Egyptian goddess Amunet: Origin Story, meaning, birth, family, powers, & Importance
Amunet, also known as Amaunet or Amonet, was one of the obscure deities of ancient Egypt. A primordial deity, Amunet was revered as the “Hidden One” in ancient Egyptian religion. The Egyptian city of Thebes served as her major worship center right up until the Ptolemaic Era.
Myths about Amunet
Goddess of: protection, air, invisibility
Symbols: Ankh, snake, hawk, air, ostrich feather
Powers: Invisibility, strenght
Epithets: “The Hidden One” (Imnt)
Other names: Amonet, Amaunet, Nenuit, Nit, Ennit
Amunet and the Ogdoad of Hermopolis
The Ogdoad of Hermopolis was a group of eight primordial deities – four male and female couples – often associated with creation and chaos.
Amunet was associated with the creator god Amun. Both deities were believed to have emerged long before the beginning of time and creation.
Like the other members of the Ogdoad of Hermopolis, Amunet could be seen as a concept rather than a god. The members of the Ogdoad represented different aspects of creation. Amunet and Amun were considered the invisible parts of creation; hence their association with air, stillness and silence.
Amunet is the goddess of what?
Although a slightly obscure ancient Egyptian goddess, Amunet still held an important role in ancient Egyptian religion. She was considered a primordial deity that existed before the creation of the universe.
Family and association
Thus, she is a member of the eight primordial deities known as the Ogdoad of Hermopolis, which includes Nu, Naunet, Hehu, Hehut, Kekui, Kekuit, Nenu (or Amun).
Amunet was usually associated with the creator god Amun. Both deities constituted one of the four pairings of the eight deities of the Ogdoad of Hermopolis. Like Amun, Amunet was known as “The Hidden One”.
In the earliest known ancient Egyptian religious text, the Pyramid Texts, Amunet and her masculine counterpart Amun are described collectively as “the beneficent shadow of Amun and Amunet”.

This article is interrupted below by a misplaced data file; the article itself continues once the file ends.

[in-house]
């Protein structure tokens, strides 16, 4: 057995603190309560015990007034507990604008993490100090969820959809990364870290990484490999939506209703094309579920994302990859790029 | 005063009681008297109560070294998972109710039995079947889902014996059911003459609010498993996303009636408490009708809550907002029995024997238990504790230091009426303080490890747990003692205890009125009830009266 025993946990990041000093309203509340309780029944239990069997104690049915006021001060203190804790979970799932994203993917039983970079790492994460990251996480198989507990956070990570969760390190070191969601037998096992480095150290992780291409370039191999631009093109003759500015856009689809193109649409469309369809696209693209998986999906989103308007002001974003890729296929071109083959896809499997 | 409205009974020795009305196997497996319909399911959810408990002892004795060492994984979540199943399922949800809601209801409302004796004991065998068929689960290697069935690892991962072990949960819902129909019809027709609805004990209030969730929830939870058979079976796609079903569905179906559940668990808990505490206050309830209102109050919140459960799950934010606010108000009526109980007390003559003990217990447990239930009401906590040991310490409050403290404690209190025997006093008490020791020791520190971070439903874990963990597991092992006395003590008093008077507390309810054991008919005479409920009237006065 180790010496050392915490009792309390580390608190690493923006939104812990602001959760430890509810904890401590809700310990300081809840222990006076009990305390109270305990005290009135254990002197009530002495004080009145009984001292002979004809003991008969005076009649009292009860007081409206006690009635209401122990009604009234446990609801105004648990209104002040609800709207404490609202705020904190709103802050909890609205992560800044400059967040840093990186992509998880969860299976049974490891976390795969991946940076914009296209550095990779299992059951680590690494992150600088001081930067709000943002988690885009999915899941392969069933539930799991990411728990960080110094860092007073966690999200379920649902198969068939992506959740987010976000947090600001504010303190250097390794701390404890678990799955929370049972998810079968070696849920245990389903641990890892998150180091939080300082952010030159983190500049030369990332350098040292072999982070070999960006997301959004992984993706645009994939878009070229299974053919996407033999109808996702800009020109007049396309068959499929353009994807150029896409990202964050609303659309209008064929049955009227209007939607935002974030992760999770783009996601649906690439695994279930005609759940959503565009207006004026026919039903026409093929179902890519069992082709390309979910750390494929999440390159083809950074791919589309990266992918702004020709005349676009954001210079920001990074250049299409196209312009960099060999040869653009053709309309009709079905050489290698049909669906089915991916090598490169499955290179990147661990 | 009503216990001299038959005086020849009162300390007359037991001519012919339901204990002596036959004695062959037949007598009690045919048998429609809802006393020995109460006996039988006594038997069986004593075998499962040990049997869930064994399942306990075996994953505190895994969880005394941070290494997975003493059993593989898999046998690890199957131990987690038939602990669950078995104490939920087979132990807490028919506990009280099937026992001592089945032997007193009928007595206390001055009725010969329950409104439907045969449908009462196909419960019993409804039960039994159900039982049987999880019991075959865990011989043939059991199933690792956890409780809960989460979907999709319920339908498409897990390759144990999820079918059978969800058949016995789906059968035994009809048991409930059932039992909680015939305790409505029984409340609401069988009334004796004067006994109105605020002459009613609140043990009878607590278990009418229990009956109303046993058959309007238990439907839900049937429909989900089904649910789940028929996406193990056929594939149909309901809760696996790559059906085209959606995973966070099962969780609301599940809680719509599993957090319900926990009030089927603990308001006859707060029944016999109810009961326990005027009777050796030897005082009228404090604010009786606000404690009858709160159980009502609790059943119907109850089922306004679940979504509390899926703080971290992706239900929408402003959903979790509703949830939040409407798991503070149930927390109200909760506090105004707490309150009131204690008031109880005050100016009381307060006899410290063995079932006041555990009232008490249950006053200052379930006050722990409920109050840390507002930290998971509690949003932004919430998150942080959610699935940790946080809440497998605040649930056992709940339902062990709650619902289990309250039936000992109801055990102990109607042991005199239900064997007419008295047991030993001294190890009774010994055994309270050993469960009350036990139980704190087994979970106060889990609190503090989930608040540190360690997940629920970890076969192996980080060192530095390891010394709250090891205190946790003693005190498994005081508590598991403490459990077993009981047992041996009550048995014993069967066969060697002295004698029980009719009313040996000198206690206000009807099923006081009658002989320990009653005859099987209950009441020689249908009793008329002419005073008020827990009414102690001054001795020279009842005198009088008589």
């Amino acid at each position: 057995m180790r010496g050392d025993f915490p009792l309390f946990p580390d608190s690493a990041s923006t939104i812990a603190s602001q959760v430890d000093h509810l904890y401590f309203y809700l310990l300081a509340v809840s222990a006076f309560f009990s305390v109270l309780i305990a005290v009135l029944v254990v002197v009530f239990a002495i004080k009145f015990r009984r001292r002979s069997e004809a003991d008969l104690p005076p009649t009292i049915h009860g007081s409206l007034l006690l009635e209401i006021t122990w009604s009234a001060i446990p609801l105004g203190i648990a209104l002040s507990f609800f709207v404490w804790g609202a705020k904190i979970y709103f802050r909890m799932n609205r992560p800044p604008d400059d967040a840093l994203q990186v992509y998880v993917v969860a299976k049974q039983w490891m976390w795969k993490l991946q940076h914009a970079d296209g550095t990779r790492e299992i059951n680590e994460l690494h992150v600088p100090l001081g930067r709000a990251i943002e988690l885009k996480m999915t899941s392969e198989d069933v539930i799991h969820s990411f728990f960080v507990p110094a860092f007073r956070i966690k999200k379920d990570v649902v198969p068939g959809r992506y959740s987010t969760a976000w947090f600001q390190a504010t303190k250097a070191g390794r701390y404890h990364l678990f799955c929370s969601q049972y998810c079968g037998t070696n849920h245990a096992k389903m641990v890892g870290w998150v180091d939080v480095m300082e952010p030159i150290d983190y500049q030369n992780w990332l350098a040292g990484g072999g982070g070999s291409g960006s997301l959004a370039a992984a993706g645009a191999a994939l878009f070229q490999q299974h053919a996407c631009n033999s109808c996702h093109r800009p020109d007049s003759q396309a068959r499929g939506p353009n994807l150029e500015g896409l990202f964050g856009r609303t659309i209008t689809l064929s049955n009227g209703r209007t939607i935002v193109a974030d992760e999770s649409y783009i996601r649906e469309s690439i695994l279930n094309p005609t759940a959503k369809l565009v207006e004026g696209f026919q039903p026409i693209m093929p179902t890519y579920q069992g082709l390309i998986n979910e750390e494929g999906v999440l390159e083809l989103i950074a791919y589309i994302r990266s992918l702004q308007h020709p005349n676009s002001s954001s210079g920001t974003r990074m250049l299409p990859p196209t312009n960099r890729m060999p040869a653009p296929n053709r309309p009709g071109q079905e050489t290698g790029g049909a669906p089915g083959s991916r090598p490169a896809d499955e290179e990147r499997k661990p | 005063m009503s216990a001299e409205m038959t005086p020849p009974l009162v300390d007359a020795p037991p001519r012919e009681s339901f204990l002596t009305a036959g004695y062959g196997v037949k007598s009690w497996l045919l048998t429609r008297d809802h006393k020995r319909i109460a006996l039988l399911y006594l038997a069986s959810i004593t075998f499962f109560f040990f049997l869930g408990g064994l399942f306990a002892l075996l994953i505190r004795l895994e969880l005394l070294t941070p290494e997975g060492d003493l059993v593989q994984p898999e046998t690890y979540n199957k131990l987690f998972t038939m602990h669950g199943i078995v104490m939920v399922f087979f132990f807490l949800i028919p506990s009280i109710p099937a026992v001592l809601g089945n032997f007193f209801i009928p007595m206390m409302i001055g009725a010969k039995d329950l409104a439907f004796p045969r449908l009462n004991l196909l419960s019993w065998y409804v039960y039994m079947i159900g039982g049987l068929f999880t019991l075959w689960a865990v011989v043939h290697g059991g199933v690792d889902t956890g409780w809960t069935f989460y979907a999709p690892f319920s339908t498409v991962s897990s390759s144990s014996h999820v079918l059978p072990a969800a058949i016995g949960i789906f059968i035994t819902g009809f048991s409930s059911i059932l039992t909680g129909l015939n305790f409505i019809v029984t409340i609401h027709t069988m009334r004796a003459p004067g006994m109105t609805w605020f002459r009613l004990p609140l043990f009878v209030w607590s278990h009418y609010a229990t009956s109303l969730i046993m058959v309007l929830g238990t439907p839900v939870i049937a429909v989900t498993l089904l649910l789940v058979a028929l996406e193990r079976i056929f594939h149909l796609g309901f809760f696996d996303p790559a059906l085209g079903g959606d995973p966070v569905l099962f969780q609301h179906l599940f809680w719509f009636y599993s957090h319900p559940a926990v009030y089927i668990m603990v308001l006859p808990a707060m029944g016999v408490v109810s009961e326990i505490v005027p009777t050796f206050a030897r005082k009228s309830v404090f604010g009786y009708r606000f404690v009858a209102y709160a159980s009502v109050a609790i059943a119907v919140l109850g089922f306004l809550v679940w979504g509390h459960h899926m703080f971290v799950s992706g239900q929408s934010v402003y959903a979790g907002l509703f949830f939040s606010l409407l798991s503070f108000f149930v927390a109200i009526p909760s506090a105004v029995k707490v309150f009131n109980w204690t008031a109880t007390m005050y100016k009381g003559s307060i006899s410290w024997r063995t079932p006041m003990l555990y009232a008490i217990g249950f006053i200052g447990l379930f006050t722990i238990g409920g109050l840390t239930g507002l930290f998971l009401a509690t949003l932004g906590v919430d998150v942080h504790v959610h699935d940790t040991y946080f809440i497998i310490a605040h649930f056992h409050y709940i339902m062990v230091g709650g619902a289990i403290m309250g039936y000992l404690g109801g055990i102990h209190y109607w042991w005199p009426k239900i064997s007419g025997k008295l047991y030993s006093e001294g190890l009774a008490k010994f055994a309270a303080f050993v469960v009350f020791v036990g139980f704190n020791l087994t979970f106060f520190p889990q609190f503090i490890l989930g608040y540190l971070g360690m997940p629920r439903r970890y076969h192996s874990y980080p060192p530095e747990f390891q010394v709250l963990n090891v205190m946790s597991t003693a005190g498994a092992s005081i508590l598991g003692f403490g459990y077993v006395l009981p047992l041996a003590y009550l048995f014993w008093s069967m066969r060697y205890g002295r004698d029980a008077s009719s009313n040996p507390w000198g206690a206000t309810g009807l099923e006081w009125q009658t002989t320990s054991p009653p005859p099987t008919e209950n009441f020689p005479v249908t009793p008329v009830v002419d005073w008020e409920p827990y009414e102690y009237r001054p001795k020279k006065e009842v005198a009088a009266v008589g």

A Theban deity, Amunet was revered and worshiped because she protected the kings and queens of ancient Egypt. The goddess was often invoked during rituals and festivals organized by the royal court. One such festival was the Sed festival, where the pharaoh’s continued reign was celebrated across the land.
Worship and cult centers
Thebes – present day Luxor, Luxor Governorate, Egypt – is about 500 miles south of the Mediterranean. It was an important religious and political hub for Egypt, particularly Upper Egyptian rulers. The city housed major cult centers of many Egyptian deities, one of them being Amunet.
Up until around the 12th Dynasty (c. 1990-1804 BC), worship of Amunet was quite common. Over time, her worship evolved and Egyptian mother goddess Mut began to incorporate many of her roles. Even though Mut replaced her as Amun’s consort, Amunet still remained very much relevant in Thebes and the Egyptian pantheon in general.
Read More: 10 Greatest Goddesses of Ancient Egypt
Amunet was generally associated with Egyptian kingship and pharaohs. And in spite of her somewhat diminished role in the Egyptian pantheon, Amunet still fulfilled her duty as the protector of Egyptian pharaohs. She was implored to nourish the rulers of Egypt – as in one of her carvings which showed her suckling Philip III of Macedon in the 4th century BC.
Her epithet as the “Hidden One” led many ancient Egyptians to associate her with death. Some myths state that she stood at the entrance of the underworld to receive the souls of the dead.
Due to her association with the creator god Amun, some myths state that tree of life on earth emerged from her.
What is Amunet depicted to look like?
Amunet was often shown as a woman wearing the Red Crown of Lower Egypt (also known as the Deshret Crown). In her hands were sometimes an ankh (the Egyptian symbol of life) and a papyrus staff.
Occasionally she was depicted as woman with a snake head. Other times, she was shown a full snake. Her association with air also meant that she was sometimes depicted as a winged goddess.
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Amunet’s relationship to other Egyptian gods and goddesses
In the Karnak Temple Complex lays the Festival Hall of Thutmose III, where the goddess Amunet is depicted side-by-side with ancient Egyptian god of fertility, Min.
This local goddess of ancient Egypt was also associated with Theban deities like Mut and Amun.
According to some records, she was also associated with Neith, the Egyptian goddess of wisdom, mothers and childbirth.